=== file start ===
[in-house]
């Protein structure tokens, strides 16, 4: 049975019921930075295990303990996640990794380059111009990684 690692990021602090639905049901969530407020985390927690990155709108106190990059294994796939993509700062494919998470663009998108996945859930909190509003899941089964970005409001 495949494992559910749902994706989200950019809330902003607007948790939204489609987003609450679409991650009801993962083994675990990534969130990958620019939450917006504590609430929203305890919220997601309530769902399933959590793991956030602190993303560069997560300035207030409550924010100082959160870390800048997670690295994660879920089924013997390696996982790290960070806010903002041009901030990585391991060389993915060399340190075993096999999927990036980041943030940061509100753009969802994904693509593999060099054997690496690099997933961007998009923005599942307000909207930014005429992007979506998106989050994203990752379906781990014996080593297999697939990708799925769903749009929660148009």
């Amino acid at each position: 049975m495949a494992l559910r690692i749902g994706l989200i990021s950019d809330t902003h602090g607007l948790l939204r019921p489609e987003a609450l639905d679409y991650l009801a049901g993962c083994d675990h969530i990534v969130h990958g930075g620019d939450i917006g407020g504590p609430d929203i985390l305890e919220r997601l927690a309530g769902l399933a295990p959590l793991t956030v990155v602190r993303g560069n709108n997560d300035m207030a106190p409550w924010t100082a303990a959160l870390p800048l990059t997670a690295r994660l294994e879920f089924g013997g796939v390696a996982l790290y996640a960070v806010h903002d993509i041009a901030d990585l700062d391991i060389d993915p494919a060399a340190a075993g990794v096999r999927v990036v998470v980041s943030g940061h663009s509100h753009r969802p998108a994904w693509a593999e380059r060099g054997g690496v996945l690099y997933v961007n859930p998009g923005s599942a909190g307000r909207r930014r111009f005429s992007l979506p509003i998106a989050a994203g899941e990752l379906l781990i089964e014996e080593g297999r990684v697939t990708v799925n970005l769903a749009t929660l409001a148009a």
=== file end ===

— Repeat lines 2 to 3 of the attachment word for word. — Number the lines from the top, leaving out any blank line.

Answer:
């Protein structure tokens, strides 16, 4: 049975019921930075295990303990996640990794380059111009990684 690692990021602090639905049901969530407020985390927690990155709108106190990059294994796939993509700062494919998470663009998108996945859930909190509003899941089964970005409001 495949494992559910749902994706989200950019809330902003607007948790939204489609987003609450679409991650009801993962083994675990990534969130990958620019939450917006504590609430929203305890919220997601309530769902399933959590793991956030602190993303560069997560300035207030409550924010100082959160870390800048997670690295994660879920089924013997390696996982790290960070806010903002041009901030990585391991060389993915060399340190075993096999999927990036980041943030940061509100753009969802994904693509593999060099054997690496690099997933961007998009923005599942307000909207930014005429992007979506998106989050994203990752379906781990014996080593297999697939990708799925769903749009929660148009």
């Amino acid at each position: 049975m495949a494992l559910r690692i749902g994706l989200i990021s950019d809330t902003h602090g607007l948790l939204r019921p489609e987003a609450l639905d679409y991650l009801a049901g993962c083994d675990h969530i990534v969130h990958g930075g620019d939450i917006g407020g504590p609430d929203i985390l305890e919220r997601l927690a309530g769902l399933a295990p959590l793991t956030v990155v602190r993303g560069n709108n997560d300035m207030a106190p409550w924010t100082a303990a959160l870390p800048l990059t997670a690295r994660l294994e879920f089924g013997g796939v390696a996982l790290y996640a960070v806010h903002d993509i041009a901030d990585l700062d391991i060389d993915p494919a060399a340190a075993g990794v096999r999927v990036v998470v980041s943030g940061h663009s509100h753009r969802p998108a994904w693509a593999e380059r060099g054997g690496v996945l690099y997933v961007n859930p998009g923005s599942a909190g307000r909207r930014r111009f005429s992007l979506p509003i998106a989050a994203g899941e990752l379906l781990i089964e014996e080593g297999r990684v697939t990708v799925n970005l769903a749009t929660l409001a148009a």